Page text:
[Tweeters] re Kauai birding and California Gnatcatcher

m.egger at comcast.net m.egger at comcast.net
Fri Aug 27 14:06:59 PDT 2010

First I wanted to agree about both the Kilauea N.W.R. and the Alakai Swamp are outstanding. Just wanted to mention that if you are not able to do the long hike, many of the native forest birds can be seen up on the ridge near the end of the road above Waimea Canyon (Kokee St. Pk.), the overlook spot mentioned in other's e-mails. Just birding around that area and about a half mile of the start of the trail down into the Alakai I was able to find most of the not- super-rare endemics: Iiwi, Amakihi , Akikiki , Anianiau , Kauai Elepaio, and a nice flock of Akekee were all found in this small area, without guide or exhausting hike. Of course, going farther in is great as well, but if you are limited in time, the Kokee area is a good bet for at least some of the fine native forest birds of Kauai. Be patient and study up on the bill shapes and call notes BEFORE you go. It can be tough to see the birds well as they move through the trees. You won't get much chance to study the birds sitting in one spot as you leaf through the field guide.

Secondly, I couldn't let Richard Carlson's statement from the message below go unanswered: "While we've spent enourmous efforts to "save" barely ID'able sub-species -- Mt. Graham squirrels, Cal Gnatcatcher etc., we've let an entire Hawiian avifauna collapse". While I agree that the Hawaiin endemic are wonderful & need more conservation efforts to same them, I completely disagree with the implication that the Mt. Graham Squirrel and the California Gnatcatcher are "barely ID'able sub-species" apparently not worthy of conservation efforts. First, the California Gnatcatcher is a full and well-marked species, not a subspecies (and it's a very cool little bird!), easily distinguished from the other gnatcatchers when one knows what to look for. Moreover, it is easily conserved, IF we choose to save what's left of its habitat. Sadly, the situation with the Hawaiian forest endemics is more complex & they face a whole set of serious threats to their existence: habitat destruction, disease, introduced predators, loss of native food plants, climate change, etc. Anyway, my point is that both the Hawaiian endemics AND the endangered species on the mainland of North America deserve out strongest efforts to protect their habitats and help them survive.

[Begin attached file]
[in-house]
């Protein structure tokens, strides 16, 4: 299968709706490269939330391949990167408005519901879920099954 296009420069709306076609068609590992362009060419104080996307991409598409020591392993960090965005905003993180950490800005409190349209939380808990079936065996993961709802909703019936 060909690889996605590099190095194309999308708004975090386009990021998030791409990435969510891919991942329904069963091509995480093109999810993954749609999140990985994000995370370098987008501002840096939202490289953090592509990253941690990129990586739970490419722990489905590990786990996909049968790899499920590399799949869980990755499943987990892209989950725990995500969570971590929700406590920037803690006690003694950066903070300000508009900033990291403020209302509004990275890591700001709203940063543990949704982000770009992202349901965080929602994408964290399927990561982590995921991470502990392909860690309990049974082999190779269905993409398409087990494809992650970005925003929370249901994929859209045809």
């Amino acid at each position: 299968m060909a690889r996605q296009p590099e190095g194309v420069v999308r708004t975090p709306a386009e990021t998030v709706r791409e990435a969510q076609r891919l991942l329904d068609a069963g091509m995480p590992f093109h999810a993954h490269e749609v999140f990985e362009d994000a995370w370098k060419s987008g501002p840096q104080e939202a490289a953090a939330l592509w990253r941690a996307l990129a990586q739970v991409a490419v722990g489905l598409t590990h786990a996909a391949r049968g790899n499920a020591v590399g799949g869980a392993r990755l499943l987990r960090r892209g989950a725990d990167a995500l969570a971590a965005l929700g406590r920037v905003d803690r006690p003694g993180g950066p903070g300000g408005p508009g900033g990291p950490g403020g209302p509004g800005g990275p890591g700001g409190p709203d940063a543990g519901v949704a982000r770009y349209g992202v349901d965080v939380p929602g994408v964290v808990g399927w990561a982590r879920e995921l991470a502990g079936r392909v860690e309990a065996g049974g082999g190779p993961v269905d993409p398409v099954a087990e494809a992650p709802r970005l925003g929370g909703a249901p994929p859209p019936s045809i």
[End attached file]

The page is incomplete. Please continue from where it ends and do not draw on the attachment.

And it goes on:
From: tweeters-bounces at mailman2.u.washington.edu [ mailto:tweeters-bounces at mailman2.u.washington.edu ] On Behalf Of rccarl at pacbell.net
Sent: Thursday, August 26, 2010 8:07 AM
To: tweeters at u.washington.edu ; Karen
Subject: Re: Fwd: [Tweeters] Kauai birding advice?-

Don't forget the great flock of Wedge-tailed Shearwaters that come into their nests near the Lighthouse just before dusk.

If you are lucky enough to see a native Hawaiian land bird, don't forget that they're disappearing.  While we've spent enourmous efforts to "save" barely ID'able sub-species -- Mt. Graham squirrels, Cal Gnatcatcher etc., we've let an entire Hawiian avifauna collapse.  When I first visited Hawaii in 1970, Iiwi & Apapane were common, now you'll be lucky to see one.

Richard Carlson
Full-time Birder, Biker and Rotarian
Part-time Economist
Tucson, AZ, Lake Tahoe, CA, & Kirkland, WA
rccarl at pacbell.net
Tucson 520-760-4935
Tahoe 530-581-0624
Kirkland 425-828-3819
Cell 650-280-2965

--- On Thu, 8/26/10, Karen < puget_sound_girl at yahoo.com > wrote:

From: Karen < puget_sound_girl at yahoo.com >
Subject: Re: Fwd: [Tweeters] Kauai birding advice?-
To: tweeters at u.washington.edu
Date: Thursday, August 26, 2010, 9:11 AM

I am enjoying the responses re: Kauai birding as I will be there for 10 days in November.   I'd love to hear about any recommendations.

Thanks for your help!


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